Teaching Something

I’ve read many posts about educating others about what it means to be special needs, about how to be honest about the medical equipment or attitude issue so that the person learning understands the basics and can then treat that person (or others like him/her) with respect.

But, I think it’s easier said than done.

The other day, after an extremely tiring, puke-filled road trip, we decided to stop quickly for Mexican food. I needed a margarita, to be honest.

But Potato was late on his feed. And as any tube feeding parent knows, you must stick to the feeding schedule come hell or high water. Or the need for a decent burrito.

I made my way to the very tiny restaurant bathroom to hover over the one sink and clean out the pump bag and extension tube. It was all going peachy until the first visitor to the bathroom, a mother and her very precocious son.

I could hear them in the stall talking about life. About why somebody somebody no longer comes over to play (“She’s older than you, hon, she may just be acting that way”) and why it was important that he be able to go to the bathroom by himself someday.

When they got out of the stall, I moved out of the way of the sink so they could wash their hands. And as I gave my most reassuring, motherly smile to the ginger-haired kid, he asked quietly, “What’s that, Mom?” and pointing to the bag.

The mother yelled at him, “DON’T ASK THAT, IT’S RUDE!”

And promptly dragged him out of the restroom.

Honestly, I would have been more than happy to say that I too had a little boy who just so happened to eat through a plastic port in his stomach, not through his mouth….yadda yadda yadda. At least then, when he saw my smiling, bouncing baby boy, he would realize that those that eat through their stomach are pretty normal.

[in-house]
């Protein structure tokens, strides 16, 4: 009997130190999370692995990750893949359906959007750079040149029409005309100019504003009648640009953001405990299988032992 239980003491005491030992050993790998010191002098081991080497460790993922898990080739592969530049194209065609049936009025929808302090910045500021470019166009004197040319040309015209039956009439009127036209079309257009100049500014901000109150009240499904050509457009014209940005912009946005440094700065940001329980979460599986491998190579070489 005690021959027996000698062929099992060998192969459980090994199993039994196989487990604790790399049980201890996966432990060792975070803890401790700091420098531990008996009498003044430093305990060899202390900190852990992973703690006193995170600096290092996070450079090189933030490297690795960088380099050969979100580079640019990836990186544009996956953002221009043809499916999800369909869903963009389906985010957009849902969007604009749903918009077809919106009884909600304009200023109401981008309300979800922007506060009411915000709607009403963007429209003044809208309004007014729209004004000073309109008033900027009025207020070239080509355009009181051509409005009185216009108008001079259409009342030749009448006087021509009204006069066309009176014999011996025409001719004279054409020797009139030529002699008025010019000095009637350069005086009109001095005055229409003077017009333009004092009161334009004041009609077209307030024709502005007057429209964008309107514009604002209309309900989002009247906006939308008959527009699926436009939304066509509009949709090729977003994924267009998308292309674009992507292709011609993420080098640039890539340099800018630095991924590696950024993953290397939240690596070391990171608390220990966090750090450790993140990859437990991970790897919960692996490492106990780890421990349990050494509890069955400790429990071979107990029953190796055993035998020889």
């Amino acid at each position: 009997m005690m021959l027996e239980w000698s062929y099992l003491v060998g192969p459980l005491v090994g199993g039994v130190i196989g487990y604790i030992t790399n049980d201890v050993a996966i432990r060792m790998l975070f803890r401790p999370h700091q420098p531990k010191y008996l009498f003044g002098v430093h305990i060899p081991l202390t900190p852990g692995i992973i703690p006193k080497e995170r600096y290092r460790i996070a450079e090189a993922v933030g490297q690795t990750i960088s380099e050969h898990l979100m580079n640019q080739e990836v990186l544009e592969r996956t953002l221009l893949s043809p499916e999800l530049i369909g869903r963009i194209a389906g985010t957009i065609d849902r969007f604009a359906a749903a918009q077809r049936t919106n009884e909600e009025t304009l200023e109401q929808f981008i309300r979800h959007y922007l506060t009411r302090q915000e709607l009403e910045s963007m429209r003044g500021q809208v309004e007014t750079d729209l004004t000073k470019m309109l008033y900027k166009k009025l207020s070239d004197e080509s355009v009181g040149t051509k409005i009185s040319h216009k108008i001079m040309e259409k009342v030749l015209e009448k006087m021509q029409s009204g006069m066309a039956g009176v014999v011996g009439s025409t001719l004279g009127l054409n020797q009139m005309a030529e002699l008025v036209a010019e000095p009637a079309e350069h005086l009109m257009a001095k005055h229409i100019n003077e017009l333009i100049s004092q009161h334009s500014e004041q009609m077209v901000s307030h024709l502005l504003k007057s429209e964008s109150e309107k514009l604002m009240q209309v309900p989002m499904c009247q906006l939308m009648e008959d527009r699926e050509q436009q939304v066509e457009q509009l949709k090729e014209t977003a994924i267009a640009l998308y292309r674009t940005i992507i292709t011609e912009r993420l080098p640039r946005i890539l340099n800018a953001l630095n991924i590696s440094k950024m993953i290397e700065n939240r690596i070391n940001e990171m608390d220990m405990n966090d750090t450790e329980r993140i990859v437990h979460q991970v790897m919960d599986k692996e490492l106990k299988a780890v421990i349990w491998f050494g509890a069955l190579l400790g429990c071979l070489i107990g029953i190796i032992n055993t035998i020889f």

But as I was thinking this, another mother came in with a very annoying (sorry!) little girl. This little girl’s toilet conversation was a bit milder, although it involved a lot of whining (“I don’t WANT to do that!”).

After she came out of the stall, I again moved out of the way to let them at the sink. I think the mother was shamed into washing the girl’s hands as they were fully prepared to leave the bathroom without. Gross.

Anyway, as the girl approached the sink and saw me standing there with the bag, she dug in her heels and began screaming, “MOOOOM! What IS that? What IS THAT?”

Honestly, I think she thought I was going to stick it up her nose, or some other orifice.

The mother started kicking the girl towards the sink. Literally kicking her. Finally the mother said, “We all have our medical devices. Just leave it alone.”

After two parents that just didn’t take the opportunity to do anything but shame their children, I said, “If I told you what this did, you would lose your appetite for your dinner, and we don’t want that, do we?”

The little girl looked at me ashen faced and backed out of the bathroom.

By the time the bag was washed out and Potato was hooked up to the feed, I realized that I was no better than the parents who hadn’t educated their kids properly. I was no better than those parents that let their kids stare at Potato when he’s getting a feed.

Oh well. Better luck next time!

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